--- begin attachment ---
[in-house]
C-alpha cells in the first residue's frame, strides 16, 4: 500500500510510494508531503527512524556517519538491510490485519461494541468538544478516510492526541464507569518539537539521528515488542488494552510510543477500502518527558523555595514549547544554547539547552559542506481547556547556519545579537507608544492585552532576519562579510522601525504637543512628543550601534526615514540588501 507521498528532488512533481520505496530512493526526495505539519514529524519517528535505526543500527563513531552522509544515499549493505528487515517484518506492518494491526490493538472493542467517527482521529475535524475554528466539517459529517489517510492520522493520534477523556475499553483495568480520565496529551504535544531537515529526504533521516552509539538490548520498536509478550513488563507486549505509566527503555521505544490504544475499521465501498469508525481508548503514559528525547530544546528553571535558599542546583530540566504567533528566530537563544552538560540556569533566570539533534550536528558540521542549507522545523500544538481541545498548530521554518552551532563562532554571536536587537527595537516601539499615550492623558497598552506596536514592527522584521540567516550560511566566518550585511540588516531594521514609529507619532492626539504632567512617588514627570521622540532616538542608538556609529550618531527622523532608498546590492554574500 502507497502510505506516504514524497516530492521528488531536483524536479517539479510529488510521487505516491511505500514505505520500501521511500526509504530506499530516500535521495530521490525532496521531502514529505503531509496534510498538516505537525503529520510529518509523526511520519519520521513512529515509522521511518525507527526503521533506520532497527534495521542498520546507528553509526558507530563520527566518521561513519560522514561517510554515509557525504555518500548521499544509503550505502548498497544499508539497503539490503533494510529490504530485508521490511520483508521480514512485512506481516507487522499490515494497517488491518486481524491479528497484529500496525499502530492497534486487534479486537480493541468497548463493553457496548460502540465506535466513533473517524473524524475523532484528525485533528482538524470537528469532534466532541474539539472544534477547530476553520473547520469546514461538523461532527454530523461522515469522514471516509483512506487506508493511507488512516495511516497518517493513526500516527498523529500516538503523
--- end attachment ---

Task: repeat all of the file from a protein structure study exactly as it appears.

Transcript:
[in-house]
C-alpha cells in the first residue's frame, strides 16, 4: 500500500510510494508531503527512524556517519538491510490485519461494541468538544478516510492526541464507569518539537539521528515488542488494552510510543477500502518527558523555595514549547544554547539547552559542506481547556547556519545579537507608544492585552532576519562579510522601525504637543512628543550601534526615514540588501 507521498528532488512533481520505496530512493526526495505539519514529524519517528535505526543500527563513531552522509544515499549493505528487515517484518506492518494491526490493538472493542467517527482521529475535524475554528466539517459529517489517510492520522493520534477523556475499553483495568480520565496529551504535544531537515529526504533521516552509539538490548520498536509478550513488563507486549505509566527503555521505544490504544475499521465501498469508525481508548503514559528525547530544546528553571535558599542546583530540566504567533528566530537563544552538560540556569533566570539533534550536528558540521542549507522545523500544538481541545498548530521554518552551532563562532554571536536587537527595537516601539499615550492623558497598552506596536514592527522584521540567516550560511566566518550585511540588516531594521514609529507619532492626539504632567512617588514627570521622540532616538542608538556609529550618531527622523532608498546590492554574500 502507497502510505506516504514524497516530492521528488531536483524536479517539479510529488510521487505516491511505500514505505520500501521511500526509504530506499530516500535521495530521490525532496521531502514529505503531509496534510498538516505537525503529520510529518509523526511520519519520521513512529515509522521511518525507527526503521533506520532497527534495521542498520546507528553509526558507530563520527566518521561513519560522514561517510554515509557525504555518500548521499544509503550505502548498497544499508539497503539490503533494510529490504530485508521490511520483508521480514512485512506481516507487522499490515494497517488491518486481524491479528497484529500496525499502530492497534486487534479486537480493541468497548463493553457496548460502540465506535466513533473517524473524524475523532484528525485533528482538524470537528469532534466532541474539539472544534477547530476553520473547520469546514461538523461532527454530523461522515469522514471516509483512506487506508493511507488512516495511516497518517493513526500516527498523529500516538503523